Lesson: Characteristics of Fiction

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Lesson Objective

Students will be able to notice characteristics of realistic fiction stories. They will also list events, characters, and places in these stories that could exist in the world.

Lesson Plan

Connection (3-5 mins): Students should be seated on the carpet with a partner.  They will be expected to turn and talk to this partner throughout the lesson.  Writers, today we will begin a new unit of study.  We have written many different genres in the past few months.  Each of you published a personal narrative as well as a research paper.  However, each of these published pieces, was a work of non-fiction.  Our personal narratives were stories from our lives and our research papers were based on facts about a famous person.   Today, we will begin a realistic fiction unit, one where our imaginations can run wild as we explore the fiction genre. 

Teach/Active Engagement (10-12 mins):  Realistic fiction is a story that has never happened because it is fiction.  Fiction is a story, something not real or true.  However, realistic fiction means that the story could actually happen.  It is based in reality.  The characters face real problems and the story takes place in a real setting but it has never occurred because it is still fiction.   Today, we will read an example of realistic fiction and discuss the characteristics of this genre.

Teacher reads aloud first few pages of Fly Away Home by Eve Bunting.  Teacher stops and models thinking.  While I was reading this, I know it is a fiction book because I found it in the fiction bin of our library.  I also know the book has characters and follows a story mountain which let me know it’s a fiction book.  However, I think a lot of the events in the story could really happen.  I can imagine a boy being in an airport with his father watching airplanes fly out of the terminal.  When I go home to North Carolina, I see boys with their fathers watching planes all the time.  That’s why I love this genre, because the stories could actually happen in real life.  This allows me to connect more closely with the characters of the story and visualize the events actually happening.  Let’s keep reading.

Teacher reads aloud next few pages of Fly Away Home.  I noticed many other events in this story that could really happen.  Did you?  Turn and tell your partner a part you heard that was realistic.  Teacher listens in to partners and has some students share out their responses.  Teacher charts student comments on a class chart.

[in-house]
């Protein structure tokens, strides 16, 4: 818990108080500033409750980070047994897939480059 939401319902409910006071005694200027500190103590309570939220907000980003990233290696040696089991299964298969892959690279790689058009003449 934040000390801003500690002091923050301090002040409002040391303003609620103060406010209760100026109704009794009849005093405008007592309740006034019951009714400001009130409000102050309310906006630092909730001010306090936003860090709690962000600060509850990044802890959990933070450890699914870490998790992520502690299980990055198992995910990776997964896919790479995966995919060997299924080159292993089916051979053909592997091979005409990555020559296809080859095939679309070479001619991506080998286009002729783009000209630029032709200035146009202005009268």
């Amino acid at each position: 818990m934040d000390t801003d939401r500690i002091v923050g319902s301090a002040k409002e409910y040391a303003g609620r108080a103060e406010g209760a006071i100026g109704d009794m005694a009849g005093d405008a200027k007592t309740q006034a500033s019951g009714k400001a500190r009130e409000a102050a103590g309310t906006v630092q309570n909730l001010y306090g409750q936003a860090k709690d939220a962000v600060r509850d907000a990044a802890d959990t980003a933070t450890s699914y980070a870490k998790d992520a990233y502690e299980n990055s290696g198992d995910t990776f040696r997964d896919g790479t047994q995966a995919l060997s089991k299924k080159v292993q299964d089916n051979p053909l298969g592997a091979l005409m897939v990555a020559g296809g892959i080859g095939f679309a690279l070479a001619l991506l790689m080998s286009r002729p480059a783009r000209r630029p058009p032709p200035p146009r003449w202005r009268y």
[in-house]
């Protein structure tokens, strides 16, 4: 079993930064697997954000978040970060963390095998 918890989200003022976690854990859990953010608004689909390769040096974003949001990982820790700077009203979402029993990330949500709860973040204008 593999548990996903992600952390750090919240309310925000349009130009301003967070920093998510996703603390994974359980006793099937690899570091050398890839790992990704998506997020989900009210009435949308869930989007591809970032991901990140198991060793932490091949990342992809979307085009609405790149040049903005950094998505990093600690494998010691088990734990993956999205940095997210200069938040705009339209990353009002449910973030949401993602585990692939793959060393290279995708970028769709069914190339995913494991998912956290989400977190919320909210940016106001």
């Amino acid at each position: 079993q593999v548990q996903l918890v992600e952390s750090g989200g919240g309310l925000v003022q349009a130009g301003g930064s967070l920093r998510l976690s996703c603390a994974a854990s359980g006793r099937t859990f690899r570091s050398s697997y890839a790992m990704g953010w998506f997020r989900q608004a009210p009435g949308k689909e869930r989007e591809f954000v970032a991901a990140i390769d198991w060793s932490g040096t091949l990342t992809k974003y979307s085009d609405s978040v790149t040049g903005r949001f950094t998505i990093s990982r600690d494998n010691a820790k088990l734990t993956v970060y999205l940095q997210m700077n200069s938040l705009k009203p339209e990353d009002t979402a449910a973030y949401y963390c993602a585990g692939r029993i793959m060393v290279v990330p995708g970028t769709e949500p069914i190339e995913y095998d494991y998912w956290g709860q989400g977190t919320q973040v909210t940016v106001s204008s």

Teacher continues reading until the end of the book.  Students should turn and talk again to discuss realistic events in the story.  Teacher calls on students to share and charts students’ comments. 

You did a wonderful job noticing what events in the story were realistic.  Remember, realistic fiction features characters, events, and places that could exist in real life to help us form deeper connections with the text.  When you return to your seats today you will have a chance to browse through many more realistic fiction books.  As you look through these books, make a list of characteristics you notice and realistic events that are featured in these books.  This is your day to explore the genre before we begin the actual writing process.  Off you go!


Workshop Time (15-20 mins):  Students return to their seats.  Each group will be given a bin of books to look through (mostly picture books).  Students should skim through the books with their partners.  They will sort the books according to genre, paying close attention to the realistic fiction stories.  I try to include a non-fiction book and fantasy book in each bin to ensure students can clearly discard these.  As students sort through the book bin they will record what they notice about the realistic fiction stories on note cards.

Exit Slip/Share (3-5 mins): Teacher will collect note cards from students.  Students will also have a chance to share books from their bins.  Each group will share one example of realistic fiction with the rest of the class and explain their reasoning as to why the book is an example of non-fiction.  Teacher can offer feedback and correct any student misunderstandings at this time.

Reflection: This is an introductory lesson for the unit.  I have found in the past that students are not familiar with the realistic fiction genre.  They may know the difference between fiction and non-fiction but do not understand that fiction can be broken down into multiple categories.  This is a great foundational lesson that allows students to explore the genre and work together to come to conclusions about realistic fiction.  I use Fly Away Home for read aloud in this lesson however, Your Move also by Eve Bunting is a great book as well

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